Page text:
NEW YORK — Jeanne Bliss isn't afraid to get into character.
Donning fatigues, a helmet, and full-on military gear on stage in front of several hundred attendees at the recent Net Promoter conference, Bliss was participating in an activity that new employees at USAA face upon hire. Bliss, the author of I Love You More than My Dog and managing partner of consultancy Customer Bliss, led a panel discussion with three companies that have taken customer loyalty to the extreme. One such panelist, Wayne Peacock, the executive vice president of member experience for United Services Automobile Association (USAA), used Bliss to demonstrate his company's commitment to understanding its constituents. Each employee of USAA, an automobile insurance provider to those who have served in the armed forces, dresses in military apparel in an effort to connect with its customer base.
When she wasn't stepping into combat boots and taste testing MREs, Bliss was introducing customer experience champions from Zane Cycles, Southwest Airlines, and USAA. Why are these three companies so commendable? Perhaps because achieving customer loyalty is no walk in the park. Especially in an economic crisis, businesses are faced with tough decisions, Bliss said. Everyday as individuals and as business people we make hundreds of decisions -- and how we go about them tells a story about who we are and what we value. "How we choose to correct something that goes wrong, how steadfast we are in delivering goods, that all indicates how much we consider ... the people on the other end of our services," Bliss told attendees. The following companies show how customer experience can not only improve customer loyalty, but can be the basis for how the company operates:
The automobile insurance and investment service provider has 7.4 million members. One out of every five members has served in the military. Understanding the clientele is a huge goal for USAA -- one of the reasons for its interesting employee orientation. USAA demonstrates its commitment to celebrating military holidays by putting on large productions in the headquarters for events like the Marine Corp's birthday every December.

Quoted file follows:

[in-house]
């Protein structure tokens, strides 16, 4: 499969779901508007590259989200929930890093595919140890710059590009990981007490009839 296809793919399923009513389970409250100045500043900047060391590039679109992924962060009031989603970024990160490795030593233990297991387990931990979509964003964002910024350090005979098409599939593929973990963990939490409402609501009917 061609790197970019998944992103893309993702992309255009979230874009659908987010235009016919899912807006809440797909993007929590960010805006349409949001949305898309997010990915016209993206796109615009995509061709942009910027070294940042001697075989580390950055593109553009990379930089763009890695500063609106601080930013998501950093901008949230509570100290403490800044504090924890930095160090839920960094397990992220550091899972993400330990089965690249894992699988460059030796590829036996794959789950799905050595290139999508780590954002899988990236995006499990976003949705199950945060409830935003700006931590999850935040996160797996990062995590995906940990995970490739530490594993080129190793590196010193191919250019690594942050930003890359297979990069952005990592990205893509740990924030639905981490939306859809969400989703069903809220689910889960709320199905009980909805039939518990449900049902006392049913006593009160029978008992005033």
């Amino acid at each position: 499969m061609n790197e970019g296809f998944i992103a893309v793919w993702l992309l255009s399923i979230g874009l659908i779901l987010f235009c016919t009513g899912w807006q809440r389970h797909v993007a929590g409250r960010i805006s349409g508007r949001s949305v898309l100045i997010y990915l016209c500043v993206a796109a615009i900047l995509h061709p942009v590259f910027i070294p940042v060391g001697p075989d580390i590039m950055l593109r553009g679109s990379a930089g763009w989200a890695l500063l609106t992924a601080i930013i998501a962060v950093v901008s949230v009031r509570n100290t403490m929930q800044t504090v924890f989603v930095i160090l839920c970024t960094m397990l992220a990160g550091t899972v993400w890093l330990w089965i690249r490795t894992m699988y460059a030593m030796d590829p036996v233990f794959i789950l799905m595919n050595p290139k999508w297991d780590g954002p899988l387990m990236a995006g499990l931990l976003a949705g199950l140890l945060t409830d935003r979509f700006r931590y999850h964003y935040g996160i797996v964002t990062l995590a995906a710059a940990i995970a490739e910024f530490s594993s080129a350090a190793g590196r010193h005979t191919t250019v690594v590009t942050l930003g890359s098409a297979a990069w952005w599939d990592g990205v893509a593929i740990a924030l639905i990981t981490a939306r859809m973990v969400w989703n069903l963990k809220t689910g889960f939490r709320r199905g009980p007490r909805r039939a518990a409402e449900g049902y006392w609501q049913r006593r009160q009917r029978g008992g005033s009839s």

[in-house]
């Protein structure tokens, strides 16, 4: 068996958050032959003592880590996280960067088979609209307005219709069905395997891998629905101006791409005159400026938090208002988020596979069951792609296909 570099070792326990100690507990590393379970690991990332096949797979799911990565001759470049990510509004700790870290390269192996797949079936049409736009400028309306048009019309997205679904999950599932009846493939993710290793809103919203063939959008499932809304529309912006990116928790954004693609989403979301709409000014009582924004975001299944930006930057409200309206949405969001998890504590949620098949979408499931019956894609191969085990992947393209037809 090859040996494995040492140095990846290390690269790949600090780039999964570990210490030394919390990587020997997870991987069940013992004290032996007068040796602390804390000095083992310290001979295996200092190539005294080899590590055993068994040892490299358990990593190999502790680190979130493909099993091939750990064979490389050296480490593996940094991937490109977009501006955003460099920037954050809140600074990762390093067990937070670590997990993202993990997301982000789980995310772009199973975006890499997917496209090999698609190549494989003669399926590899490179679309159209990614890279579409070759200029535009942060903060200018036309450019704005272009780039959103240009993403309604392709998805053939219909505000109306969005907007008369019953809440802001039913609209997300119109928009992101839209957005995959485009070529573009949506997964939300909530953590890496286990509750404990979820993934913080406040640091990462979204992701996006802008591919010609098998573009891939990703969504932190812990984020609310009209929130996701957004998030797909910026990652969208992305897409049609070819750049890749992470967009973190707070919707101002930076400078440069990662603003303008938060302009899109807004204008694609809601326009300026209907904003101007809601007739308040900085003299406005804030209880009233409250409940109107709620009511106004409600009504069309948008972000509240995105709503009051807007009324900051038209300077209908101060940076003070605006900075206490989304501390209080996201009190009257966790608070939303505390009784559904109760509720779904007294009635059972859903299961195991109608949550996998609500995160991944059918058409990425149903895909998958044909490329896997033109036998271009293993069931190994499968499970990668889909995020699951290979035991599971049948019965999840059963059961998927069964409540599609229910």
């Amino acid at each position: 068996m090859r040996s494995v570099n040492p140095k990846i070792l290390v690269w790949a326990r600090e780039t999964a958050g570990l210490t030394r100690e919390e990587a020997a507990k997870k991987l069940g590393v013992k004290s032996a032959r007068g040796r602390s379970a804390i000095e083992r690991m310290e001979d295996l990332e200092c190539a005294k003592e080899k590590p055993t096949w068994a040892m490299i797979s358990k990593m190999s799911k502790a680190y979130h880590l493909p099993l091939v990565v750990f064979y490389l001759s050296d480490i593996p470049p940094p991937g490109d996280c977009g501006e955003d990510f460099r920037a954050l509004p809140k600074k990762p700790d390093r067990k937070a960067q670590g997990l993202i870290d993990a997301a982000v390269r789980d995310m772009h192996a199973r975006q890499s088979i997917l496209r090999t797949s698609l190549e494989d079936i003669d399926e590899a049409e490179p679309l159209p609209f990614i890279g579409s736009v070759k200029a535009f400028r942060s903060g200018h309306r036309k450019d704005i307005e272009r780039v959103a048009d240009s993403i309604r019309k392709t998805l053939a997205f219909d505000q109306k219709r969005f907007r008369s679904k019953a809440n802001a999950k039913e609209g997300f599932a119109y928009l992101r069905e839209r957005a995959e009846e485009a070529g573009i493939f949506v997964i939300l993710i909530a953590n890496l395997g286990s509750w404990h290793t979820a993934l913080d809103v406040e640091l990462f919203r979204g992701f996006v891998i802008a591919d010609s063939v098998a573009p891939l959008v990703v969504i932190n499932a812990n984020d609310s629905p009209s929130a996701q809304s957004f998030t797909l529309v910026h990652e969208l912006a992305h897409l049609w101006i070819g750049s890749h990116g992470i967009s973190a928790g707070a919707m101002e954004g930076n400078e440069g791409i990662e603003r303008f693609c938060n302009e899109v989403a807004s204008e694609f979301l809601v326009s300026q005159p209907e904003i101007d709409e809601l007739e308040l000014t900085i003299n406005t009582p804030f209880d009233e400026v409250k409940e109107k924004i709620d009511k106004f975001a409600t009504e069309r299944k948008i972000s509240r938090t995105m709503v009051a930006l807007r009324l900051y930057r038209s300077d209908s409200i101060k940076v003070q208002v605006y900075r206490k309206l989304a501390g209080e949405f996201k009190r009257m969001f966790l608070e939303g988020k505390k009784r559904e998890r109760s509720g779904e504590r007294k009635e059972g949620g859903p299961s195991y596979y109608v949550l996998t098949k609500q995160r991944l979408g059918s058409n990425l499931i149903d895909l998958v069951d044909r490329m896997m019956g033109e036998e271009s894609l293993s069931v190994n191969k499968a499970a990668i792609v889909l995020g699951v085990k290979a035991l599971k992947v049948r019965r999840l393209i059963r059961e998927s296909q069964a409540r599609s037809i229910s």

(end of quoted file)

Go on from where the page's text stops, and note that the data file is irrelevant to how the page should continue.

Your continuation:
"It's important that we are genuine and real," Peacock said. He told the NP crowd that not only does the company begin each meeting with an iteration of its mission but it truly tries to uphold the core values:
- Facilitate the financial service of our members and their families.
- Provide a full range of highly competitive financial products and services.
- Be the provider of choice for the military.
Going beyond the norm with its service has generated staggering results for USAA. Peacock said that USAA boasts close to a 98 percent retention rate. USAA was ranked number one on Forrester Research's Customer Advocacy Index, and it took home the top spot in the 2009 Net Promoter ranking for customer loyalty.
A person is a person, not a transaction. At least that's the philosophy Christopher Zane, the president of bicycle retail shop Zane Cycles, holds close to heart. "We're in the bike business, but not really," Zane said. "We're in the service business." When Zane Cycles first opened, it offered free service for a year to all customers. When its competitor matched the promotion, Zane upped the offer to two years of free service. When the competitor matched that as well, Zane pledged to offer lifetime service for all customers. No cost, no questions asked.